- Inflammatory bowel disease (IBD) is associated with a ~2-fold excess risk for bipolar disorder (BD), according to data from a population-based cross-sectional study.
- Subgroup analysis finds excess risk restricted to ulcerative colitis (UC), not Crohn's disease (CD).
Why this matters
- IBD and BD appear to share some biological pathways, according to experimental studies.
- This study, the largest to date, may help resolve previously conflicting human studies.
- Cross-sectional cohort of 3590 patients with IBD and 14,360 propensity-matched (on age, sex, monthly income, among others) non-IBD control patients from the Taiwan National Health Insurance Research Database.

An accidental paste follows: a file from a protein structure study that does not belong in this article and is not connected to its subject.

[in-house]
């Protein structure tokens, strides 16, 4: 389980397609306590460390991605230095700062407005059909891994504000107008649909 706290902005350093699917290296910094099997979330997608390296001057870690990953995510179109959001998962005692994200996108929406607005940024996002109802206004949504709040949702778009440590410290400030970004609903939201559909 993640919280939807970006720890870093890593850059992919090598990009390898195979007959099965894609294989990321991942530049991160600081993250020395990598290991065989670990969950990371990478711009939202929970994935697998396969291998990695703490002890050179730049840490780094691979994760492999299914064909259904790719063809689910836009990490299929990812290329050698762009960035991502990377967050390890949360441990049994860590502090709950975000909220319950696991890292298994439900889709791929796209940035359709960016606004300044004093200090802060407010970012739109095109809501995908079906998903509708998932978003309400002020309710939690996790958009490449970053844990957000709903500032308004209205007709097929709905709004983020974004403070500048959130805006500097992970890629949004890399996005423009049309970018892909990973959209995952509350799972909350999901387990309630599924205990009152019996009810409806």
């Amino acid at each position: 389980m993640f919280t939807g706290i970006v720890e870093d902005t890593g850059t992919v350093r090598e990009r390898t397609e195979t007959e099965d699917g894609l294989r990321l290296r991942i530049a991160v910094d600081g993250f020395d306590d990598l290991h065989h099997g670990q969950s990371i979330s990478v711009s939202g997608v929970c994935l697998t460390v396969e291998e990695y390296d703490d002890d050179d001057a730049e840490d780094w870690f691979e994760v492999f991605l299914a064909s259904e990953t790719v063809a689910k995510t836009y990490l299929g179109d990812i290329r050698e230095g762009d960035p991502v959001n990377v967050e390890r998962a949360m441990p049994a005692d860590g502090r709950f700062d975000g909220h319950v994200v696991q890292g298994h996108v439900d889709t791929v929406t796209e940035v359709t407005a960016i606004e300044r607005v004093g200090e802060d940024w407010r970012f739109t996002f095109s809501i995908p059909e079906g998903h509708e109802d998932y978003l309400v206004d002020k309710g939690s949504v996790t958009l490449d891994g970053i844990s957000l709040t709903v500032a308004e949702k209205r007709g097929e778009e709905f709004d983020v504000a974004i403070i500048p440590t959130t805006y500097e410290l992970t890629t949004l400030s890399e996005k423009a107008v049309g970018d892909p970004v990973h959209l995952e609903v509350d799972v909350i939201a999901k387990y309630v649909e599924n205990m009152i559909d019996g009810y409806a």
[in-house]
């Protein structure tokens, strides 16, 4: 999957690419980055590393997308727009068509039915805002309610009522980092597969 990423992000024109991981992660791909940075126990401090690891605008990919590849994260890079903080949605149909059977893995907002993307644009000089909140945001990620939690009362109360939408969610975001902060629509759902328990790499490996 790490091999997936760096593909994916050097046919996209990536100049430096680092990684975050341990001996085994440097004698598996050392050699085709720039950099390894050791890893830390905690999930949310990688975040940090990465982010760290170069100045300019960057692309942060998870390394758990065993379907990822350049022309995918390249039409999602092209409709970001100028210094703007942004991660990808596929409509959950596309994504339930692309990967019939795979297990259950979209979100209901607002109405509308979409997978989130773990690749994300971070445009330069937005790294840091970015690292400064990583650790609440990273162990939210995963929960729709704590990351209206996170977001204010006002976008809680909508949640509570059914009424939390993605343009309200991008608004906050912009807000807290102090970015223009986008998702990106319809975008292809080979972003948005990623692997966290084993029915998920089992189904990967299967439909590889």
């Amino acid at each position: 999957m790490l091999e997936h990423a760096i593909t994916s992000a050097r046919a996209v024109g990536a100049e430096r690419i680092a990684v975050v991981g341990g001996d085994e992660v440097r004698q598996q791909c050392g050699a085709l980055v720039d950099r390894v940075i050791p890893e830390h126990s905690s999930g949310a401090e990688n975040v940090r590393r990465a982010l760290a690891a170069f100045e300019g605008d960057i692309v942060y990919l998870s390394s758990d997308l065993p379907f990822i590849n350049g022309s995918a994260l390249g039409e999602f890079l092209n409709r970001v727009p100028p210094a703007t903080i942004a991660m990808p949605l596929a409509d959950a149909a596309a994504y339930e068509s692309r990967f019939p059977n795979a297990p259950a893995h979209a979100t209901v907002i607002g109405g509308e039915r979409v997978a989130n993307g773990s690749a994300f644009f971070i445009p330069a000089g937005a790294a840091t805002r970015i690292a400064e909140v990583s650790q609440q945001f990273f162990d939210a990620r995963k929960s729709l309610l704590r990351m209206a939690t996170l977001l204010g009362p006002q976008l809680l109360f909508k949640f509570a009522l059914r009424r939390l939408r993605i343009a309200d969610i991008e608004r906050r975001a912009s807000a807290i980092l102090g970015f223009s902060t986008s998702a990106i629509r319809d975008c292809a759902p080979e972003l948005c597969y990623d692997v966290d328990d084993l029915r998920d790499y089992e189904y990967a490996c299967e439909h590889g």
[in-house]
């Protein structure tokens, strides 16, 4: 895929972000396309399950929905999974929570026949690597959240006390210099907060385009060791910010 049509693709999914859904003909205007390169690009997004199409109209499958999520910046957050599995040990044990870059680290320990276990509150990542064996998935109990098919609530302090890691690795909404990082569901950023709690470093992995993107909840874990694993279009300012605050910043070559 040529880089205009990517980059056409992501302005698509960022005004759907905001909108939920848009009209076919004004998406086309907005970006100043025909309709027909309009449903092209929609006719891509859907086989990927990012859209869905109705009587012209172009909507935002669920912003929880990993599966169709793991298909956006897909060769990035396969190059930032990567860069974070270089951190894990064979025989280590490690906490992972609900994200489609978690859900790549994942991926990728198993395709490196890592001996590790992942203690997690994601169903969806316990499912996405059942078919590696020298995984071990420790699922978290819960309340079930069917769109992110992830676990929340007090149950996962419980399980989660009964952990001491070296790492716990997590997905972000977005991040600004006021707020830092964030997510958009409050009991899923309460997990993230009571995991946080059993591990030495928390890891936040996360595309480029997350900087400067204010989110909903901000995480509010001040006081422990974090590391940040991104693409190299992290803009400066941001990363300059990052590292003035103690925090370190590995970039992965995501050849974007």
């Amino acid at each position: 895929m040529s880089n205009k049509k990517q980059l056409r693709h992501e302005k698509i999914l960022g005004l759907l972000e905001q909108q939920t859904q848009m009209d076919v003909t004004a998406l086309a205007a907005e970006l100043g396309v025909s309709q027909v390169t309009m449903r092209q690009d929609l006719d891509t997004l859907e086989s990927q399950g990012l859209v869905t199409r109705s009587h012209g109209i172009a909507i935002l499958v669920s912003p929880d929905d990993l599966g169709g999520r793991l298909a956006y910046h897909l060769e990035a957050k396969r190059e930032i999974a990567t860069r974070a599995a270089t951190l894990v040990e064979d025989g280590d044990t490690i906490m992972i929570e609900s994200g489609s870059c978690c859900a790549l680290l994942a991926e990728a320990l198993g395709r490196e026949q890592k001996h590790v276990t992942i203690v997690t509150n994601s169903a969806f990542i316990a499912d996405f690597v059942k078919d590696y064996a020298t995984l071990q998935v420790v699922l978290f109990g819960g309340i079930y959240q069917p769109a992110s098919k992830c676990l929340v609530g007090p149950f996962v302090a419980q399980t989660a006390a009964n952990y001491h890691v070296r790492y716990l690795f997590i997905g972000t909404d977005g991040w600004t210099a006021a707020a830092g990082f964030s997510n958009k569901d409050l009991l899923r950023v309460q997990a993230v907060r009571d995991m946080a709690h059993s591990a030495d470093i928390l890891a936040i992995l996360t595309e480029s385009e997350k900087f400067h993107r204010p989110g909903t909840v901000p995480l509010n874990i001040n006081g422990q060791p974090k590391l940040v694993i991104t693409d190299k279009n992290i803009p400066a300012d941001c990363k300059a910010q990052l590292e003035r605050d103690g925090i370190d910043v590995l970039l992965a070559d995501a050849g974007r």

- Funding: None.
- BD occurred in 0.72% of people with IBD and 0.34% of people without IBD.
- IBD is associated with a more than 2-fold increased risk for BD (aOR, 2.10; 95% CI, 1.30∼3.38).
- In subgroup analysis, UC is associated with increased risk for BD (aOR, 2.23; 95% CI, 1.31∼3.82).
- CD is not associated with increased risk for BD.
- Cross-sectional, observational design cannot establish causality.
- Lifestyle factors (eg, BMI, alcohol, smoking) not captured.
- Reliance on insurance database.